What would you tell me about being a mom?
I think in a lot of ways it’s unexpected how much you change, and how good the change is. You become a better version of yourself. You end up much softer, kinder, and compassionate - and you’ve never had to sacrifice and love people like you do when you become a mom. There’s a surprising benefit to being a mom that you don’t initially see. In the beginning you think you’re going to have a baby, how is this going to change my life, but it’s not really about the logistics - your whole outlook and trajectory about life changes. I love being a mom. I think everyone, if they have the chance, should experience being a mom.
Did you always want to be a mom?
My mom was the principle of our school. My sister and I are twins, and I have a younger sister who is five years younger. For career day, I dressed up as my mom and I had a balloon tucked up under my outfit. The newspaper came by that day - small town - and took a picture of me in my 80s oxford shirt that my mom had belted, and I knew I wanted to be my mom, and she was pregnant, so that’s what I did. I remember people had a problem with that. They had issues with the young mom thing, or that maybe all you want to be is a mom. It’s not enough to be a mom. It used to be, but I think now you have to justify it. People ask me if I stay at home, and I say yes, but it’s almost like I have to apologize for it. There’s a battle in your heart to feel justified in your position. They can’t call you by a title, and I don’t even know if I’m doing a good job, staying at home - I don’t have the fruit to prove that I’ve done anything, cause they’re so little. People commend moms at graduation ceremonies and weddings, or first baby showers. Until your children are adults and they can tell people that you’ve done a good job, you don’t have any proof. If you kid looks disheveled, that’s your mark for the day. If you’re at the grocery store and your child spills cereal all over the floor, that’s what people see - but on graduation, or at weddings, mothers are highlighted and praised. People say,“My mother would have done anything for me.” But you would have done anything for them at age one.
Is there something that took you completely by surprise in motherhood?
I think I’m still so young in motherhood. Even though I have almost four, because they’re so little, I feel like I'm just starting off. The oldest is not even six. I feel like a second year med student. You know how they say, "poor information is no information at all." I don’t know, what do I know at this point. A friend once said, “Never say never.” You will always do something that you said you would never do. You tell yourself, I’ll never give my kid that, I will never bribe them, never let them wear something. I’m surprised by the empathy that grows in me because of things that I’ve experienced with other people. Airplane rides, delivery, feeling awkward in the store. It was easy for me to relate to other moms, right away.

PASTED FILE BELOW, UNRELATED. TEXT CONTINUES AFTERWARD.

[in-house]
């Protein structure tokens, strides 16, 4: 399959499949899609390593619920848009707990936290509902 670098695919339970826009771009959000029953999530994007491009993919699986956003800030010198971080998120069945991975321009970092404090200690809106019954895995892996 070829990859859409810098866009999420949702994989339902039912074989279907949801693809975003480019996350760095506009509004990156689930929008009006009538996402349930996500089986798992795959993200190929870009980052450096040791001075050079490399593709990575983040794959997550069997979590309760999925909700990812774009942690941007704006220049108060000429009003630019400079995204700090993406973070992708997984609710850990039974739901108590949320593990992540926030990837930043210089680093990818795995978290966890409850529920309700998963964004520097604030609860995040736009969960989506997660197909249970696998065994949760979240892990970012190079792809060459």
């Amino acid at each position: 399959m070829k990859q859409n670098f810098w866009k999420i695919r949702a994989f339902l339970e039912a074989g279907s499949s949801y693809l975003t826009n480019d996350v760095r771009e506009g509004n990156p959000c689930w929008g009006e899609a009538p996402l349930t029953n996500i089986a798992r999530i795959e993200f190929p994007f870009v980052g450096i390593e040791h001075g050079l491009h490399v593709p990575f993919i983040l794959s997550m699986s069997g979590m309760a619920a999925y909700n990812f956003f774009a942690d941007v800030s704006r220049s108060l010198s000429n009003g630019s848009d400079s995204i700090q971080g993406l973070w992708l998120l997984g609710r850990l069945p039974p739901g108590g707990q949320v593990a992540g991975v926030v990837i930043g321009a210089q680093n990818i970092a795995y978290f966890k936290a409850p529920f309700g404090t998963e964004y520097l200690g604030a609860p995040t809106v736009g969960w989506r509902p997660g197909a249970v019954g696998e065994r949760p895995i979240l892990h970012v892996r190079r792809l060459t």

What is it like living in D.C. with almost four kids?
Having multiple kids in the city is a minority thing to do. Not many people are willing to bite that off and chew it. So you’re easily judged by people who think you don’t have it together, or feel you should do things differently. So it’s funny how you have to overcompensate. Your kids have to look nice, you have to look nice, and you have to keep them in order, and they have to obey. That’s really hard to do all at once, and when all those things happen, people say, “oh, your kids are so cute.” The days you look like a disheveled mess, they look at you funny, and they’re probably thinking I shouldn’t have done this.They always say, You’ve got your hands full. They don’t offer their hands, but they say it. I always wonder how to answer that in a positive way for your kids. My oldest is always listening, and I want her to have a positive view of motherhood. I didn’t just stop my life to have kids for a minute, and then afterwards I’m going to get back to what I was doing before. I want them to feel like they were the priority, and that I’m staying at home because I wanted to. Not necessity, but from desire. When people tell me that I’ve got my hands full, I answer, “Yes, full of very good things.”
What would you tell your daughter if she’s about to have a child?
I love it when people say, “You’re going to love it. You’re going to feel crazy, and sometimes you’re going think you’ve made a mistake, but you haven’t.” It’s so incredible that God has given mothers the ability to do this. And also to be able to see your own child go through the same thing is so wonderful - that’s what my mom told me. I think I would tell her to have perspective. In laying down your life consistently, the joy in this is in the serving - rather than in the receiving and getting praise.